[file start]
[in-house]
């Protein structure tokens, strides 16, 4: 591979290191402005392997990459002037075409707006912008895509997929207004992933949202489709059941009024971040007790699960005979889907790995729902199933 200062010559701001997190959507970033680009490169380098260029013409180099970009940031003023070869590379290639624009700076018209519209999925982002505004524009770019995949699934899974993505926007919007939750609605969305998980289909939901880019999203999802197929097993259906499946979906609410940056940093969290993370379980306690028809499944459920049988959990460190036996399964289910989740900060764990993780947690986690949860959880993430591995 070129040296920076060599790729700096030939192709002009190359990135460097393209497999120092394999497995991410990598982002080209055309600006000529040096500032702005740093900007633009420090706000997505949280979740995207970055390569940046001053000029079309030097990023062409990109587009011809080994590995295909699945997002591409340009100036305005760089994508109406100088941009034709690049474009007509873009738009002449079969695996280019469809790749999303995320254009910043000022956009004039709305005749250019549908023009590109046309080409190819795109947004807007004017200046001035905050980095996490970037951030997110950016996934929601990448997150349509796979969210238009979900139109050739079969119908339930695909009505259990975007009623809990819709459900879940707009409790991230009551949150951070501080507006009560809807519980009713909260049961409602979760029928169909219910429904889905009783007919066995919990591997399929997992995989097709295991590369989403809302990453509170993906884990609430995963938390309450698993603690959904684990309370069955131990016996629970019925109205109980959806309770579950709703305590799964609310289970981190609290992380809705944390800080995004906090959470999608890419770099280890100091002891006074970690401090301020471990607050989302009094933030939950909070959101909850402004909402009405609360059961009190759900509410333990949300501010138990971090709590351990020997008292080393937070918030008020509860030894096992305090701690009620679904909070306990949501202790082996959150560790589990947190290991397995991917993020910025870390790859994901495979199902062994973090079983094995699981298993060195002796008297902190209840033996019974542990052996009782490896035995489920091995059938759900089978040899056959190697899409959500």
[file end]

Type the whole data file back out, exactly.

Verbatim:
[in-house]
């Protein structure tokens, strides 16, 4: 591979290191402005392997990459002037075409707006912008895509997929207004992933949202489709059941009024971040007790699960005979889907790995729902199933 200062010559701001997190959507970033680009490169380098260029013409180099970009940031003023070869590379290639624009700076018209519209999925982002505004524009770019995949699934899974993505926007919007939750609605969305998980289909939901880019999203999802197929097993259906499946979906609410940056940093969290993370379980306690028809499944459920049988959990460190036996399964289910989740900060764990993780947690986690949860959880993430591995 070129040296920076060599790729700096030939192709002009190359990135460097393209497999120092394999497995991410990598982002080209055309600006000529040096500032702005740093900007633009420090706000997505949280979740995207970055390569940046001053000029079309030097990023062409990109587009011809080994590995295909699945997002591409340009100036305005760089994508109406100088941009034709690049474009007509873009738009002449079969695996280019469809790749999303995320254009910043000022956009004039709305005749250019549908023009590109046309080409190819795109947004807007004017200046001035905050980095996490970037951030997110950016996934929601990448997150349509796979969210238009979900139109050739079969119908339930695909009505259990975007009623809990819709459900879940707009409790991230009551949150951070501080507006009560809807519980009713909260049961409602979760029928169909219910429904889905009783007919066995919990591997399929997992995989097709295991590369989403809302990453509170993906884990609430995963938390309450698993603690959904684990309370069955131990016996629970019925109205109980959806309770579950709703305590799964609310289970981190609290992380809705944390800080995004906090959470999608890419770099280890100091002891006074970690401090301020471990607050989302009094933030939950909070959101909850402004909402009405609360059961009190759900509410333990949300501010138990971090709590351990020997008292080393937070918030008020509860030894096992305090701690009620679904909070306990949501202790082996959150560790589990947190290991397995991917993020910025870390790859994901495979199902062994973090079983094995699981298993060195002796008297902190209840033996019974542990052996009782490896035995489920091995059938759900089978040899056959190697899409959500």